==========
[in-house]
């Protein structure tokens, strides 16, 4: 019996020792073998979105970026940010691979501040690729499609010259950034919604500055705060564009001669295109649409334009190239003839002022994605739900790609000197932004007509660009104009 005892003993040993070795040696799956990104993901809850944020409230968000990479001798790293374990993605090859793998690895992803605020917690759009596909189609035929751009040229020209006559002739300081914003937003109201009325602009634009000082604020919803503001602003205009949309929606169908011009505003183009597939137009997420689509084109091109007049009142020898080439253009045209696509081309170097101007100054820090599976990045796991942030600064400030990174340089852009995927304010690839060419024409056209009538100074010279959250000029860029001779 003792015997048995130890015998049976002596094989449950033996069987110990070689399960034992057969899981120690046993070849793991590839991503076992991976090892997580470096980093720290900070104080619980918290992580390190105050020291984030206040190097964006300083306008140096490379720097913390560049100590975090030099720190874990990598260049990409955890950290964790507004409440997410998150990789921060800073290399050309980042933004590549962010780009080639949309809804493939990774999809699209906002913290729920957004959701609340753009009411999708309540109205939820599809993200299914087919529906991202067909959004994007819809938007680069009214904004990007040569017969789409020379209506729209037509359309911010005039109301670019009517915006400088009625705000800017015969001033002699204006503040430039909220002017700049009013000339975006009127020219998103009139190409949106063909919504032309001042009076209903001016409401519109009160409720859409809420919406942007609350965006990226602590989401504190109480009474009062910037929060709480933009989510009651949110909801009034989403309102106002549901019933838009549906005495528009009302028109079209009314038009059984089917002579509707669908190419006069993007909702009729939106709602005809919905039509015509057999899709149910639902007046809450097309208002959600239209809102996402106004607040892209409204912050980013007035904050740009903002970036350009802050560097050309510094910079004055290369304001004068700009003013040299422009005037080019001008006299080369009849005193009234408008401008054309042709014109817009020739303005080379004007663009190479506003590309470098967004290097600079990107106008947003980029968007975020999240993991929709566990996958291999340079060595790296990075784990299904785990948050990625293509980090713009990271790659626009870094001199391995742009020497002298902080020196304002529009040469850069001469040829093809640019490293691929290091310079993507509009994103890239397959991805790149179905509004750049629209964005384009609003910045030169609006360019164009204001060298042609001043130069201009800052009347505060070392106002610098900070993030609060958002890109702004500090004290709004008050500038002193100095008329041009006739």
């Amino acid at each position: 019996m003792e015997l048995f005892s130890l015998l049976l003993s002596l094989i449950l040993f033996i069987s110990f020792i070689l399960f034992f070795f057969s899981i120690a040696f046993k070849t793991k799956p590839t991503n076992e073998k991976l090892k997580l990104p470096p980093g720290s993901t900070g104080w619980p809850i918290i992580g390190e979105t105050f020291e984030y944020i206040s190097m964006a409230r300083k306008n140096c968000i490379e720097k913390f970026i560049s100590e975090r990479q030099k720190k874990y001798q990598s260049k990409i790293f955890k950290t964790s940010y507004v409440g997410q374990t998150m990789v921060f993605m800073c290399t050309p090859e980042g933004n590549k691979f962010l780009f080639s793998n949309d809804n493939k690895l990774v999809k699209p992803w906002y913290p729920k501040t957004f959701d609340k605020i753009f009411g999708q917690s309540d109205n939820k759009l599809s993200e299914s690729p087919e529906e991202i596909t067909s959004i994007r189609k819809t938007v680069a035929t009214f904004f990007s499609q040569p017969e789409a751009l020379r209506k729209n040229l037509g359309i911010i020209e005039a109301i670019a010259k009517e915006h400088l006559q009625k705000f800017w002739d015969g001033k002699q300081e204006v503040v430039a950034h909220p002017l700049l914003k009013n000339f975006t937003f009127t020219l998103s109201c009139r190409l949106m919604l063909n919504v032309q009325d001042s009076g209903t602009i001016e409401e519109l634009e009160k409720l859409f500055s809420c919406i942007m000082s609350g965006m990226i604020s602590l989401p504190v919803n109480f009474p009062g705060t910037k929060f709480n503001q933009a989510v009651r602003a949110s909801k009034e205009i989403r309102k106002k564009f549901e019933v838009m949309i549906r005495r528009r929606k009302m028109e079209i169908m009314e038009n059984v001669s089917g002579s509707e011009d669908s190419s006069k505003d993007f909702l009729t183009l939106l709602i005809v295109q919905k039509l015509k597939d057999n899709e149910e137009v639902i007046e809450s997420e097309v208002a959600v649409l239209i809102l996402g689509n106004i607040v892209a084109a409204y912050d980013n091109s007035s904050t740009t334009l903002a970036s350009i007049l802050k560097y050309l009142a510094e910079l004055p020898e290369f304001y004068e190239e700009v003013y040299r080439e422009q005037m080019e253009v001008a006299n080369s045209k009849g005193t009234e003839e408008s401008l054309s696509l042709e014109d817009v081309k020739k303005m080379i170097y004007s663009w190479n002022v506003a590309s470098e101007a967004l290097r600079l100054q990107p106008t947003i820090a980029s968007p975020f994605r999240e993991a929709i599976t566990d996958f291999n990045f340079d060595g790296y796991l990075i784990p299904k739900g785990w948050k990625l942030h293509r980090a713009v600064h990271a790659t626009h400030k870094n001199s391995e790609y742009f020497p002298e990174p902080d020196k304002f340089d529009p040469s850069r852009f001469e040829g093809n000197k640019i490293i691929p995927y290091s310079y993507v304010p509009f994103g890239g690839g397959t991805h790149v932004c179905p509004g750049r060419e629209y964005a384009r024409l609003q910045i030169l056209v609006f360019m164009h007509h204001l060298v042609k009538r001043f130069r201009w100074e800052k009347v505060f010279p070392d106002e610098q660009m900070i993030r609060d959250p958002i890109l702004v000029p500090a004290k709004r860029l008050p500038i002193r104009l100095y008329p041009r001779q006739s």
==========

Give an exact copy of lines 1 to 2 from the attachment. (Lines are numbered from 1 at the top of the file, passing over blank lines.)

[in-house]
């Protein structure tokens, strides 16, 4: 019996020792073998979105970026940010691979501040690729499609010259950034919604500055705060564009001669295109649409334009190239003839002022994605739900790609000197932004007509660009104009 005892003993040993070795040696799956990104993901809850944020409230968000990479001798790293374990993605090859793998690895992803605020917690759009596909189609035929751009040229020209006559002739300081914003937003109201009325602009634009000082604020919803503001602003205009949309929606169908011009505003183009597939137009997420689509084109091109007049009142020898080439253009045209696509081309170097101007100054820090599976990045796991942030600064400030990174340089852009995927304010690839060419024409056209009538100074010279959250000029860029001779 003792015997048995130890015998049976002596094989449950033996069987110990070689399960034992057969899981120690046993070849793991590839991503076992991976090892997580470096980093720290900070104080619980918290992580390190105050020291984030206040190097964006300083306008140096490379720097913390560049100590975090030099720190874990990598260049990409955890950290964790507004409440997410998150990789921060800073290399050309980042933004590549962010780009080639949309809804493939990774999809699209906002913290729920957004959701609340753009009411999708309540109205939820599809993200299914087919529906991202067909959004994007819809938007680069009214904004990007040569017969789409020379209506729209037509359309911010005039109301670019009517915006400088009625705000800017015969001033002699204006503040430039909220002017700049009013000339975006009127020219998103009139190409949106063909919504032309001042009076209903001016409401519109009160409720859409809420919406942007609350965006990226602590989401504190109480009474009062910037929060709480933009989510009651949110909801009034989403309102106002549901019933838009549906005495528009009302028109079209009314038009059984089917002579509707669908190419006069993007909702009729939106709602005809919905039509015509057999899709149910639902007046809450097309208002959600239209809102996402106004607040892209409204912050980013007035904050740009903002970036350009802050560097050309510094910079004055290369304001004068700009003013040299422009005037080019001008006299080369009849005193009234408008401008054309042709014109817009020739303005080379004007663009190479506003590309470098967004290097600079990107106008947003980029968007975020999240993991929709566990996958291999340079060595790296990075784990299904785990948050990625293509980090713009990271790659626009870094001199391995742009020497002298902080020196304002529009040469850069001469040829093809640019490293691929290091310079993507509009994103890239397959991805790149179905509004750049629209964005384009609003910045030169609006360019164009204001060298042609001043130069201009800052009347505060070392106002610098900070993030609060958002890109702004500090004290709004008050500038002193100095008329041009006739």